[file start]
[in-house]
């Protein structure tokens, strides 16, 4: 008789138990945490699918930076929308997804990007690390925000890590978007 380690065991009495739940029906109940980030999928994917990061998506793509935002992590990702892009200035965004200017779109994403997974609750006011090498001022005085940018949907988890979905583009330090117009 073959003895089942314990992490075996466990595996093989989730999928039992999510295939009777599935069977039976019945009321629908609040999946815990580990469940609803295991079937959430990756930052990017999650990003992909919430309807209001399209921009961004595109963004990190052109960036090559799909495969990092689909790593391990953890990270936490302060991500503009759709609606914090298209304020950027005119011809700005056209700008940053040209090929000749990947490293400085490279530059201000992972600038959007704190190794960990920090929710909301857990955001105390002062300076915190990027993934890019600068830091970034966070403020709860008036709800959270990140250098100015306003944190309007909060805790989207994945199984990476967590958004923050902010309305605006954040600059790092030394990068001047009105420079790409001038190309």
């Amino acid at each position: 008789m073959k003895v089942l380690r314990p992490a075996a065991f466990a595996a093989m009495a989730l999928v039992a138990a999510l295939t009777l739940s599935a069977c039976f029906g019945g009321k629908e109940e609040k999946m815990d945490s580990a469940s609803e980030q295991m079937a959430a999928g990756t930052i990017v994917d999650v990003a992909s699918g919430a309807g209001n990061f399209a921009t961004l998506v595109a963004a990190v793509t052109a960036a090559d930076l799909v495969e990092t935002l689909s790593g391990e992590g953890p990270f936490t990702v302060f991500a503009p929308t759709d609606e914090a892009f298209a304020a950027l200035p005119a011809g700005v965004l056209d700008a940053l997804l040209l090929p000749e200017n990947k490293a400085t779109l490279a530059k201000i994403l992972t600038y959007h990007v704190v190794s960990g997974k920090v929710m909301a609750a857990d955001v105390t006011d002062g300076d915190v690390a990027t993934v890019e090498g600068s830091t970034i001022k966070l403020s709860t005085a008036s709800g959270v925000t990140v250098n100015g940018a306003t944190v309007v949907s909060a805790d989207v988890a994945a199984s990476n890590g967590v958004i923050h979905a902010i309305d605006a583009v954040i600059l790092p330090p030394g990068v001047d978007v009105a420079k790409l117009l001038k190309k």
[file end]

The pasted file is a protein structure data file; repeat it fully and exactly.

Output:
[in-house]
């Protein structure tokens, strides 16, 4: 008789138990945490699918930076929308997804990007690390925000890590978007 380690065991009495739940029906109940980030999928994917990061998506793509935002992590990702892009200035965004200017779109994403997974609750006011090498001022005085940018949907988890979905583009330090117009 073959003895089942314990992490075996466990595996093989989730999928039992999510295939009777599935069977039976019945009321629908609040999946815990580990469940609803295991079937959430990756930052990017999650990003992909919430309807209001399209921009961004595109963004990190052109960036090559799909495969990092689909790593391990953890990270936490302060991500503009759709609606914090298209304020950027005119011809700005056209700008940053040209090929000749990947490293400085490279530059201000992972600038959007704190190794960990920090929710909301857990955001105390002062300076915190990027993934890019600068830091970034966070403020709860008036709800959270990140250098100015306003944190309007909060805790989207994945199984990476967590958004923050902010309305605006954040600059790092030394990068001047009105420079790409001038190309």
């Amino acid at each position: 008789m073959k003895v089942l380690r314990p992490a075996a065991f466990a595996a093989m009495a989730l999928v039992a138990a999510l295939t009777l739940s599935a069977c039976f029906g019945g009321k629908e109940e609040k999946m815990d945490s580990a469940s609803e980030q295991m079937a959430a999928g990756t930052i990017v994917d999650v990003a992909s699918g919430a309807g209001n990061f399209a921009t961004l998506v595109a963004a990190v793509t052109a960036a090559d930076l799909v495969e990092t935002l689909s790593g391990e992590g953890p990270f936490t990702v302060f991500a503009p929308t759709d609606e914090a892009f298209a304020a950027l200035p005119a011809g700005v965004l056209d700008a940053l997804l040209l090929p000749e200017n990947k490293a400085t779109l490279a530059k201000i994403l992972t600038y959007h990007v704190v190794s960990g997974k920090v929710m909301a609750a857990d955001v105390t006011d002062g300076d915190v690390a990027t993934v890019e090498g600068s830091t970034i001022k966070l403020s709860t005085a008036s709800g959270v925000t990140v250098n100015g940018a306003t944190v309007v949907s909060a805790d989207v988890a994945a199984s990476n890590g967590v958004i923050h979905a902010i309305d605006a583009v954040i600059l790092p330090p030394g990068v001047d978007v009105a420079k790409l117009l001038k190309k």